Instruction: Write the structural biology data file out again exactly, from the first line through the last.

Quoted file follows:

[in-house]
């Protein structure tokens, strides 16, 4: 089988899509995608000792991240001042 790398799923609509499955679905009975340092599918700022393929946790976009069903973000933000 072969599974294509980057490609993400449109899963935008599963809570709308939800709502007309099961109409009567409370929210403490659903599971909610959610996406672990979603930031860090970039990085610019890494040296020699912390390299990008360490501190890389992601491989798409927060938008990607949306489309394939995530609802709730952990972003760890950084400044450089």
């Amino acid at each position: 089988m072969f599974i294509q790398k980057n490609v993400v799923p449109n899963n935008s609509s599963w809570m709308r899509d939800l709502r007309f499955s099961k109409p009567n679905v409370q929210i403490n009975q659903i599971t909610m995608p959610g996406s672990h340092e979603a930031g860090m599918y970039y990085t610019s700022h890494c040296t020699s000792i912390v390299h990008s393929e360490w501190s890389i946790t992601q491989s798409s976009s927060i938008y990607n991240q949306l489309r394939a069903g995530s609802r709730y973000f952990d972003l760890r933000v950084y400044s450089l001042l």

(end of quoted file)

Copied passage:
[in-house]
């Protein structure tokens, strides 16, 4: 089988899509995608000792991240001042 790398799923609509499955679905009975340092599918700022393929946790976009069903973000933000 072969599974294509980057490609993400449109899963935008599963809570709308939800709502007309099961109409009567409370929210403490659903599971909610959610996406672990979603930031860090970039990085610019890494040296020699912390390299990008360490501190890389992601491989798409927060938008990607949306489309394939995530609802709730952990972003760890950084400044450089």
């Amino acid at each position: 089988m072969f599974i294509q790398k980057n490609v993400v799923p449109n899963n935008s609509s599963w809570m709308r899509d939800l709502r007309f499955s099961k109409p009567n679905v409370q929210i403490n009975q659903i599971t909610m995608p959610g996406s672990h340092e979603a930031g860090m599918y970039y990085t610019s700022h890494c040296t020699s000792i912390v390299h990008s393929e360490w501190s890389i946790t992601q491989s798409s976009s927060i938008y990607n991240q949306l489309r394939a069903g995530s609802r709730y973000f952990d972003l760890r933000v950084y400044s450089l001042l």